Tokyo 2020: what you need to know

It has been a bumpy road on the approach to the Tokyo 2020 Olympics, with the games postponed for 12 months due to the coronavirus outbreak. It had been feared the event would be first postponed and then cancelled, but organisers have the green light to get the show on the road.

Everything is in place for the games to begin with the athletes settled in, the schedule confirmed and the TV coverage in place. The world’s leading bookmakers have even played their part to help spice up the action. Olympics betting markets are available today on your desktop computer or smartphone app. Gamblers can make their predictions on the most popular events, including football, swimming and athletics, then wager on the outcome.

Are you ready for Tokyo 2020? It may have been five years in the making and threatened multiple times by cancellation, but we are good to go, and sports fans can’t wait. Will Tokyo 2020 be worth the wait? You better believe it.

In this article, you’ll find everything you need to know about Tokyo 2020. We provide you with all the important information to help you get the most from your viewing. There are details on the schedule, interesting snippets of information to impress your friends while watching the events live on TV and much more. Let’s get started?

Tokyo 2020 – details

This summer’s rearranged games slogan is United by Emotion, and that’s a true message following the difficult year we’ve all endured. Tokyo 2020 will open on 23 July with the closing ceremony bringing the curtain down on 8 August. In true 2021 fashion, the games will begin before the opening ceremony in a bid to ensure many of the team sports are played before the finish.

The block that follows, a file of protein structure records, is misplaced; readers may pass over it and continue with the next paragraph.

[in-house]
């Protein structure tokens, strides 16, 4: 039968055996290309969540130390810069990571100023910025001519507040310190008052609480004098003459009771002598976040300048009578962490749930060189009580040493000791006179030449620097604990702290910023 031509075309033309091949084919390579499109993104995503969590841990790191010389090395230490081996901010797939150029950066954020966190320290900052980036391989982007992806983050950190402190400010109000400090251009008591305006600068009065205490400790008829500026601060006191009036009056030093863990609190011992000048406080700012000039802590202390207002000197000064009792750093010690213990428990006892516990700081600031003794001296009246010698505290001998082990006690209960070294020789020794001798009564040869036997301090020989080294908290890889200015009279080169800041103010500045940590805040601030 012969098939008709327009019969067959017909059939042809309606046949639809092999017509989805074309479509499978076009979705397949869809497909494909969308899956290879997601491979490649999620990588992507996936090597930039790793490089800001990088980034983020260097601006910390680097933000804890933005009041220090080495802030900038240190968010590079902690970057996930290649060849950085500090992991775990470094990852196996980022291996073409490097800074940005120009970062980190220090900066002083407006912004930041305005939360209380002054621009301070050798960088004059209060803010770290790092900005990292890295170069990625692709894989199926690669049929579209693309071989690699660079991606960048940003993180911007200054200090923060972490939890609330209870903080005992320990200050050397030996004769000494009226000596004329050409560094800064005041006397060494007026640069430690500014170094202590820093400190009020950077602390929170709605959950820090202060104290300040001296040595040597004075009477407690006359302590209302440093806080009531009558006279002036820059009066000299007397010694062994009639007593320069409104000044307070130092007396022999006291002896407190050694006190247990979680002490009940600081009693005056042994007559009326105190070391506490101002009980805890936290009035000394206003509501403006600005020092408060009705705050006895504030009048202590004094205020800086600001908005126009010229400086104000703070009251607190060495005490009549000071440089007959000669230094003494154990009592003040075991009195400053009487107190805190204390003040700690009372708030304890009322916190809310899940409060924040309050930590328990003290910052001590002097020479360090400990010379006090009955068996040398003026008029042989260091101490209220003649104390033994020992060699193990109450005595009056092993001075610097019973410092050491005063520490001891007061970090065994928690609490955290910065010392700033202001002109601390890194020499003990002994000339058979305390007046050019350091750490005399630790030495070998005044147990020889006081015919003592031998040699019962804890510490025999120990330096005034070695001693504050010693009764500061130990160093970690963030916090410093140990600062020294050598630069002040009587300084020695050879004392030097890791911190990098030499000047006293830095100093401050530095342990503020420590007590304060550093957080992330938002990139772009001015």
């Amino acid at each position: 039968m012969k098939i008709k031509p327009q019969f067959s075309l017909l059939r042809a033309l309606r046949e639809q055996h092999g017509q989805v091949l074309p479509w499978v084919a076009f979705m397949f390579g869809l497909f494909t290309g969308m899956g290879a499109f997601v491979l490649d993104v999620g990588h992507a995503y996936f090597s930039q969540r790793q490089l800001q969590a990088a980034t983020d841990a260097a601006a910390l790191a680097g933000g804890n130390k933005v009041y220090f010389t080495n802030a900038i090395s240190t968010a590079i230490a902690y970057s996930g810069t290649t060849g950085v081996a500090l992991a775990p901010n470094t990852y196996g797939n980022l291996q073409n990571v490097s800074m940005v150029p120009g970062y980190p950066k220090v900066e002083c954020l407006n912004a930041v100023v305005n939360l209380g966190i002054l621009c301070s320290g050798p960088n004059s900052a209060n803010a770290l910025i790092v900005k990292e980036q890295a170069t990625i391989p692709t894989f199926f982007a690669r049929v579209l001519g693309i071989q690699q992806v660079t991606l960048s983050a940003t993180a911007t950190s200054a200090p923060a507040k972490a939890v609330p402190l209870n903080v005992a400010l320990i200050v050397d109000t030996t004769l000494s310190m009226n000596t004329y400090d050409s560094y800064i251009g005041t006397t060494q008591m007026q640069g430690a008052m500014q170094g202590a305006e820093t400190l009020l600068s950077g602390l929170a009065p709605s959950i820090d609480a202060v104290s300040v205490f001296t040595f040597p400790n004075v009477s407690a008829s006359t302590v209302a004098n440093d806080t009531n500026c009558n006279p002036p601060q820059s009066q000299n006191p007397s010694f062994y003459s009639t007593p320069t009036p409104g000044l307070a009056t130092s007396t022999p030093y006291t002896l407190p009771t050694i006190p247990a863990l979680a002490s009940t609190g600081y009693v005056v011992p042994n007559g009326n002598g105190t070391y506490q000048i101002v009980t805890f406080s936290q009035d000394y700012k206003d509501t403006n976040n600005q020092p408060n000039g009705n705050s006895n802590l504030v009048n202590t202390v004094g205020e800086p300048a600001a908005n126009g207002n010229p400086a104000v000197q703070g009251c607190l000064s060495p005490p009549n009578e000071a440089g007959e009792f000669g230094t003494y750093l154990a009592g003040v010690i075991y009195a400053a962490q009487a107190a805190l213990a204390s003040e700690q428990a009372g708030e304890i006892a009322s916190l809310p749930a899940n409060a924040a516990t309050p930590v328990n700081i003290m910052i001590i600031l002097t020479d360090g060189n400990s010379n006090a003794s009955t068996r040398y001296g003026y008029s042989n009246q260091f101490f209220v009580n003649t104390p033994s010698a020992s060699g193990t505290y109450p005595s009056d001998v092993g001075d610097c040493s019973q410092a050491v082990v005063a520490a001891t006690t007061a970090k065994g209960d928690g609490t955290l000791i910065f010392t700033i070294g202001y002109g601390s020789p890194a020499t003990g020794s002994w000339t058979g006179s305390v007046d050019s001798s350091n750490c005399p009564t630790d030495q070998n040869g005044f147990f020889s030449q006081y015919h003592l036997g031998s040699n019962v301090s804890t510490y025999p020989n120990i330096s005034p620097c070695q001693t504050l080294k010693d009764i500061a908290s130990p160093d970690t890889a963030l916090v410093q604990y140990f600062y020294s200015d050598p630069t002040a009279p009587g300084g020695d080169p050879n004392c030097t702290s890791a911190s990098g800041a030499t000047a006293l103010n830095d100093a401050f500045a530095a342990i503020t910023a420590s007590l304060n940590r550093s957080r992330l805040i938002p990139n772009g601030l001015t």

206 nations will be represented in Japan this summer, with over 11,000 athletes set to take part. There will be 33 sports with almost 340 events on the timetable. The main venue will be the Japan National Stadium, but the games will play out without fans in attendance. The current COVID-19 restrictions in Tokyo means supporters will be locked out, with mass public gatherings forbidden to take place.

That is a blow for all involved and will damage the chances of the Team Japan athletes, but followers can cheer on their favourites thanks to the live TV action. Events will be broadcast around the world, with millions watching every day. A strange atmosphere, of course, but it’s one we have come to expect in recent times, and one athletes will be prepared for.

Points of note

Tokyo 2020 heralds the return of baseball and softball to the Olympic schedule, and that will be a move welcomed by many sports followers. New sports will also be added to the schedule as organisers go for a youthful and urban appeal. You can expect to see 3×3 basketball and freestyle BMX appear on your listings. These additions come with the aim of helping to modernise the games and help them appeal to a new generation of followers. Will they have the desired effect? We’ll soon see.

Football is usually the first sport to be seen at an Olympics due to the volume of matches that need to be played, but Tokyo 2020 is different. The first sport to appear this summer will be softball, where Mexico make their competitive debut.

The opening day of the football schedule brings about some fascinating contests. The show begins with Honduras v Romania as the latter rejoin the play for the first time since 1964. Then we see a repeat of 2016 final when Brazil and Germany clash. There will be no interest for followers of Team GB who have, as usual, failed to enter a side. They put forward a team at London 2012, but the home nations struggle to agree on combining their players, so they choose not to bother.

The opening ceremony will begin at noon GMT on Friday 23 July, and the rumours are the event will be based on Japan’s love for technology. At the handover from Rio in 2016, we saw the Japanese prime minister appear dressed as Mario from the Nintendo games. Will there be a repeat performance? It’s unlikely.

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